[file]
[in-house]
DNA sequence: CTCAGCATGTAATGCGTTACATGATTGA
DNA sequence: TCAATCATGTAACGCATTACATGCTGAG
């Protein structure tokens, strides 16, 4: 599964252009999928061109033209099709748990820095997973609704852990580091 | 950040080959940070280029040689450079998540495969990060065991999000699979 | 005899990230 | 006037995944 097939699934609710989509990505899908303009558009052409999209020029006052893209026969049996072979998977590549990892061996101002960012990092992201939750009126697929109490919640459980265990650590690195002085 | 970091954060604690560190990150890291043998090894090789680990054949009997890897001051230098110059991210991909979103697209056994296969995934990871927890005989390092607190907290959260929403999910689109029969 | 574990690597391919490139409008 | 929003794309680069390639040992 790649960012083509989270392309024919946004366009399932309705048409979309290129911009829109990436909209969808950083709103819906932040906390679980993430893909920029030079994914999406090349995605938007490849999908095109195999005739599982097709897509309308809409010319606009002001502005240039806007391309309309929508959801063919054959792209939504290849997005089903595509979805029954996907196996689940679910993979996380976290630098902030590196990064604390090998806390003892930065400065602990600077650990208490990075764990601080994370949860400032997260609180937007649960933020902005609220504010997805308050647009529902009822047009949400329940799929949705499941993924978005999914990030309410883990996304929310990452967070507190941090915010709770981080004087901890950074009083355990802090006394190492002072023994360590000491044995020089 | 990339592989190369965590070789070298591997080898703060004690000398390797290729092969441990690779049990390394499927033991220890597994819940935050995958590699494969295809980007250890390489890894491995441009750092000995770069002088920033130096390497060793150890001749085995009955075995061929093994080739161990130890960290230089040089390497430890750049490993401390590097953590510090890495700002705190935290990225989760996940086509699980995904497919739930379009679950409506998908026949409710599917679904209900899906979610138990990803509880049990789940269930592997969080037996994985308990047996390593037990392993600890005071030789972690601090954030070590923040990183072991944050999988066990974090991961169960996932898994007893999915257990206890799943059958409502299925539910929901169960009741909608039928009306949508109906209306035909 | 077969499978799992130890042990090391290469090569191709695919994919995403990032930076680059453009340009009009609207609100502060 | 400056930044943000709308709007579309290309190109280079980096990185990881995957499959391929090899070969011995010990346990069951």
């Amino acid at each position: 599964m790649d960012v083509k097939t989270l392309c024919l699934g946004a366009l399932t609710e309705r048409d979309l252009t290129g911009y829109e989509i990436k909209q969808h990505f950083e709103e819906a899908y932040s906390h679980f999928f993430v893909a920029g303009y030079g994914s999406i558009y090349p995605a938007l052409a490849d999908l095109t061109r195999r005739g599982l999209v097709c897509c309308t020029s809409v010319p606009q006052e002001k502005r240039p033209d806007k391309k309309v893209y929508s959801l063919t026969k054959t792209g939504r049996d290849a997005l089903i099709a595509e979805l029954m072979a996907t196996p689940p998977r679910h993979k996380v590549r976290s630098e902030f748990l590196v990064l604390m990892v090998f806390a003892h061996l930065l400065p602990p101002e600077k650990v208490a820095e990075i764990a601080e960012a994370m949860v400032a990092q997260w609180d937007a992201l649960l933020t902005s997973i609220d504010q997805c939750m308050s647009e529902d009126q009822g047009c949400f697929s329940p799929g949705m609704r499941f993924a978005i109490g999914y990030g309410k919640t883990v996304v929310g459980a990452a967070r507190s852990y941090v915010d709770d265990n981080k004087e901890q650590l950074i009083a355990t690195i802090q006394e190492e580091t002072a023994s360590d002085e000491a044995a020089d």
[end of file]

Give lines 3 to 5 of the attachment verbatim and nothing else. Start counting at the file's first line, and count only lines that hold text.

DNA sequence: TCAATCATGTAACGCATTACATGCTGAG
């Protein structure tokens, strides 16, 4: 599964252009999928061109033209099709748990820095997973609704852990580091 | 950040080959940070280029040689450079998540495969990060065991999000699979 | 005899990230 | 006037995944 097939699934609710989509990505899908303009558009052409999209020029006052893209026969049996072979998977590549990892061996101002960012990092992201939750009126697929109490919640459980265990650590690195002085 | 970091954060604690560190990150890291043998090894090789680990054949009997890897001051230098110059991210991909979103697209056994296969995934990871927890005989390092607190907290959260929403999910689109029969 | 574990690597391919490139409008 | 929003794309680069390639040992 790649960012083509989270392309024919946004366009399932309705048409979309290129911009829109990436909209969808950083709103819906932040906390679980993430893909920029030079994914999406090349995605938007490849999908095109195999005739599982097709897509309308809409010319606009002001502005240039806007391309309309929508959801063919054959792209939504290849997005089903595509979805029954996907196996689940679910993979996380976290630098902030590196990064604390090998806390003892930065400065602990600077650990208490990075764990601080994370949860400032997260609180937007649960933020902005609220504010997805308050647009529902009822047009949400329940799929949705499941993924978005999914990030309410883990996304929310990452967070507190941090915010709770981080004087901890950074009083355990802090006394190492002072023994360590000491044995020089 | 990339592989190369965590070789070298591997080898703060004690000398390797290729092969441990690779049990390394499927033991220890597994819940935050995958590699494969295809980007250890390489890894491995441009750092000995770069002088920033130096390497060793150890001749085995009955075995061929093994080739161990130890960290230089040089390497430890750049490993401390590097953590510090890495700002705190935290990225989760996940086509699980995904497919739930379009679950409506998908026949409710599917679904209900899906979610138990990803509880049990789940269930592997969080037996994985308990047996390593037990392993600890005071030789972690601090954030070590923040990183072991944050999988066990974090991961169960996932898994007893999915257990206890799943059958409502299925539910929901169960009741909608039928009306949508109906209306035909 | 077969499978799992130890042990090391290469090569191709695919994919995403990032930076680059453009340009009009609207609100502060 | 400056930044943000709308709007579309290309190109280079980096990185990881995957499959391929090899070969011995010990346990069951």
């Amino acid at each position: 599964m790649d960012v083509k097939t989270l392309c024919l699934g946004a366009l399932t609710e309705r048409d979309l252009t290129g911009y829109e989509i990436k909209q969808h990505f950083e709103e819906a899908y932040s906390h679980f999928f993430v893909a920029g303009y030079g994914s999406i558009y090349p995605a938007l052409a490849d999908l095109t061109r195999r005739g599982l999209v097709c897509c309308t020029s809409v010319p606009q006052e002001k502005r240039p033209d806007k391309k309309v893209y929508s959801l063919t026969k054959t792209g939504r049996d290849a997005l089903i099709a595509e979805l029954m072979a996907t196996p689940p998977r679910h993979k996380v590549r976290s630098e902030f748990l590196v990064l604390m990892v090998f806390a003892h061996l930065l400065p602990p101002e600077k650990v208490a820095e990075i764990a601080e960012a994370m949860v400032a990092q997260w609180d937007a992201l649960l933020t902005s997973i609220d504010q997805c939750m308050s647009e529902d009126q009822g047009c949400f697929s329940p799929g949705m609704r499941f993924a978005i109490g999914y990030g309410k919640t883990v996304v929310g459980a990452a967070r507190s852990y941090v915010d709770d265990n981080k004087e901890q650590l950074i009083a355990t690195i802090q006394e190492e580091t002072a023994s360590d002085e000491a044995a020089d």